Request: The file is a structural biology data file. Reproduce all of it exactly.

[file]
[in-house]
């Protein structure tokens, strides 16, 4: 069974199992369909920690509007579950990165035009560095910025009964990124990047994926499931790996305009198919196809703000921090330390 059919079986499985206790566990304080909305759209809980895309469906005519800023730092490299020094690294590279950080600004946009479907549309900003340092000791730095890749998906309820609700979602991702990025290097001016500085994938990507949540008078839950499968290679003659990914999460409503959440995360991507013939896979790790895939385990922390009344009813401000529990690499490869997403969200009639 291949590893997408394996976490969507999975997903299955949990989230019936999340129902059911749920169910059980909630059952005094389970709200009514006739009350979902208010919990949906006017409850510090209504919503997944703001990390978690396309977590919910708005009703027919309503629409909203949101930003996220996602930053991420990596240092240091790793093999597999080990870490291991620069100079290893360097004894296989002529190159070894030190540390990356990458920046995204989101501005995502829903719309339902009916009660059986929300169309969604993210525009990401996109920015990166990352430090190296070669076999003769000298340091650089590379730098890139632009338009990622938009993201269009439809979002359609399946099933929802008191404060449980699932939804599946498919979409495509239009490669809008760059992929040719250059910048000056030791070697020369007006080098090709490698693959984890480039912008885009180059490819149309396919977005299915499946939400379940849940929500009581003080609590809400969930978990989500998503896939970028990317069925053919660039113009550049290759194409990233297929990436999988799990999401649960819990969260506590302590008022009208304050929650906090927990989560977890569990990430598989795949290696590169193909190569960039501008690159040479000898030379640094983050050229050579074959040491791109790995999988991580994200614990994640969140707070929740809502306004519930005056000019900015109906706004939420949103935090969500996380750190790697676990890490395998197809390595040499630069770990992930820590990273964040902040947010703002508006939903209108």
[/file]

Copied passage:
[in-house]
């Protein structure tokens, strides 16, 4: 069974199992369909920690509007579950990165035009560095910025009964990124990047994926499931790996305009198919196809703000921090330390 059919079986499985206790566990304080909305759209809980895309469906005519800023730092490299020094690294590279950080600004946009479907549309900003340092000791730095890749998906309820609700979602991702990025290097001016500085994938990507949540008078839950499968290679003659990914999460409503959440995360991507013939896979790790895939385990922390009344009813401000529990690499490869997403969200009639 291949590893997408394996976490969507999975997903299955949990989230019936999340129902059911749920169910059980909630059952005094389970709200009514006739009350979902208010919990949906006017409850510090209504919503997944703001990390978690396309977590919910708005009703027919309503629409909203949101930003996220996602930053991420990596240092240091790793093999597999080990870490291991620069100079290893360097004894296989002529190159070894030190540390990356990458920046995204989101501005995502829903719309339902009916009660059986929300169309969604993210525009990401996109920015990166990352430090190296070669076999003769000298340091650089590379730098890139632009338009990622938009993201269009439809979002359609399946099933929802008191404060449980699932939804599946498919979409495509239009490669809008760059992929040719250059910048000056030791070697020369007006080098090709490698693959984890480039912008885009180059490819149309396919977005299915499946939400379940849940929500009581003080609590809400969930978990989500998503896939970028990317069925053919660039113009550049290759194409990233297929990436999988799990999401649960819990969260506590302590008022009208304050929650906090927990989560977890569990990430598989795949290696590169193909190569960039501008690159040479000898030379640094983050050229050579074959040491791109790995999988991580994200614990994640969140707070929740809502306004519930005056000019900015109906706004939420949103935090969500996380750190790697676990890490395998197809390595040499630069770990992930820590990273964040902040947010703002508006939903209108």